Medical Marijuana Pilot Program Officially Takes Effect In Illinois
SPRINGFIELD, IL — After passing a measure in 2013 to legalize medical cannabis in Illinois, the state’s law officially took effect Wednesday morning. Prospective patients will likely be granted safe access to medical marijuana facilities towards the tail-end of 2014.
The regulatory agencies tasked with overseeing the Illinois medical cannabis program – the Department of Public Health, Department of Agriculture, and Department of Financial and Professional Responsibilities – are expected to hold an assortment of public hearings over the next four months. They will be establishing the rules and forms that will govern the program for years to come.
“No patient protections will be put in place until the state launches its official patient registry.”
No official timeline has been released by the state. However, Chris Lindsey, Legislative Analyst for the Marijuana Policy Project (MPP), points out that at least one agency has indicated that licensing for cultivation facilities could begin in the Fall.
It is important to note that no patient protections will be put in place until the state launches its official patient registry. Requiring a great deal of red tape, this is expected to occur in Spring at the earliest.
Illinois Commences Medical Cannabis Pilot Program
For those interested in more information, the Marijuana Policy Project (MPP) has released an overview of the Illinois medical marijuana law. As it explains, the state’s “pilot program” will serve as a four-year test-run. The program will cease to exist if it is not renewed or a new law created.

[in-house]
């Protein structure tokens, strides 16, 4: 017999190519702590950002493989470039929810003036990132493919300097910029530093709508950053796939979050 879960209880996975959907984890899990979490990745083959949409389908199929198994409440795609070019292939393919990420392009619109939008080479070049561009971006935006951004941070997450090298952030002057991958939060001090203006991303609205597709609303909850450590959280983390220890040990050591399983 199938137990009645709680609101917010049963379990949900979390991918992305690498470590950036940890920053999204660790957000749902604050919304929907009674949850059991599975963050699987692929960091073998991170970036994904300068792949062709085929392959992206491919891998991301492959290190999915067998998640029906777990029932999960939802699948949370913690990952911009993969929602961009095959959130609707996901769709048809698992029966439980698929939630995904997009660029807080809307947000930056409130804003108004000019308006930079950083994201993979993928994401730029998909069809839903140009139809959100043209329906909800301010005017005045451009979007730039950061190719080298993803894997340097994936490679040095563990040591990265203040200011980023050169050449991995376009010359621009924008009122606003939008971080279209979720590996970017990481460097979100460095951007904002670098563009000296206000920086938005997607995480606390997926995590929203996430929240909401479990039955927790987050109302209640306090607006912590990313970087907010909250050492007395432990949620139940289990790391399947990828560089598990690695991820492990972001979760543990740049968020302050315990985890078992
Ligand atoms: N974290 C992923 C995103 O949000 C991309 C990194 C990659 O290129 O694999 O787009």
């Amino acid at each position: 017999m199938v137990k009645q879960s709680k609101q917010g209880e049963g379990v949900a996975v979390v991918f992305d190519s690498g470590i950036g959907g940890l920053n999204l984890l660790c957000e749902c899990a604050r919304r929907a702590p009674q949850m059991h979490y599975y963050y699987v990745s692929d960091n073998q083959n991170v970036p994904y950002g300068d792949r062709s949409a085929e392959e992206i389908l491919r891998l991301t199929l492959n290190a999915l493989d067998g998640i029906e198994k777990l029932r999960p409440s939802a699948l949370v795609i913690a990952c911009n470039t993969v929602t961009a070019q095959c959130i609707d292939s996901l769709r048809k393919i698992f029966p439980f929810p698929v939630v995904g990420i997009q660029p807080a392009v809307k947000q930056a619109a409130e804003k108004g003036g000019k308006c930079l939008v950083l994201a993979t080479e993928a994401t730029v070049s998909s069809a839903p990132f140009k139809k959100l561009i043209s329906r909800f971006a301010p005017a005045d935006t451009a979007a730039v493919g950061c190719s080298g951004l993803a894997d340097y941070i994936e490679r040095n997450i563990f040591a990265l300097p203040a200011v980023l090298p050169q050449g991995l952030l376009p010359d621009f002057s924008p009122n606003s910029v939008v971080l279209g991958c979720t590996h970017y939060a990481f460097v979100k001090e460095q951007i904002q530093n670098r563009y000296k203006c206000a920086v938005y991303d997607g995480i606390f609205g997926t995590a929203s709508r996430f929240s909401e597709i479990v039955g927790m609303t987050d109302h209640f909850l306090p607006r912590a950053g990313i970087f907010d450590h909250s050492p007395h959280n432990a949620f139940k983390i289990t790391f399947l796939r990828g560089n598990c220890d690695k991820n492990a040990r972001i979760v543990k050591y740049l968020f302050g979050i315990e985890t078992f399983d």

“We hope state officials will work swiftly to ensure seriously ill patients no longer face legal penalties for using medical marijuana. Illinois patients and their families have already waited long enough.” – Chris Lindsey
The organization has also prepared a guide for patients and doctors. It contains answers to frequently asked questions and a complete list of qualifying conditions.
As it stands, the Illinois program does not consider PTSD or debilitating pain to be a qualifying condition. However, MPP plans to lobby the state in order to add them to the list. The organization invites any individuals that are suffering from either condition and would like to help to contact them via email with your ZIP Code included.
“We hope state officials will work swiftly to ensure seriously ill patients no longer face legal penalties for using medical marijuana,” Mr. Lindsey explained. “Illinois patients and their families have already waited long enough.”
Chris Lindsey is a Legislative Analyst in the Marijuana Policy Project’s State Policies Department. Accordingly, he works with community leaders, lobbyists, and legislators in over a dozen states and U.S. territories to change marijuana laws.
The Marijuana Policy Project was founded in 1995 in Washington, DC. The founders were members of NORML, but felt the organization should be more proactive. In turn, they broke away and started the MPP.In the …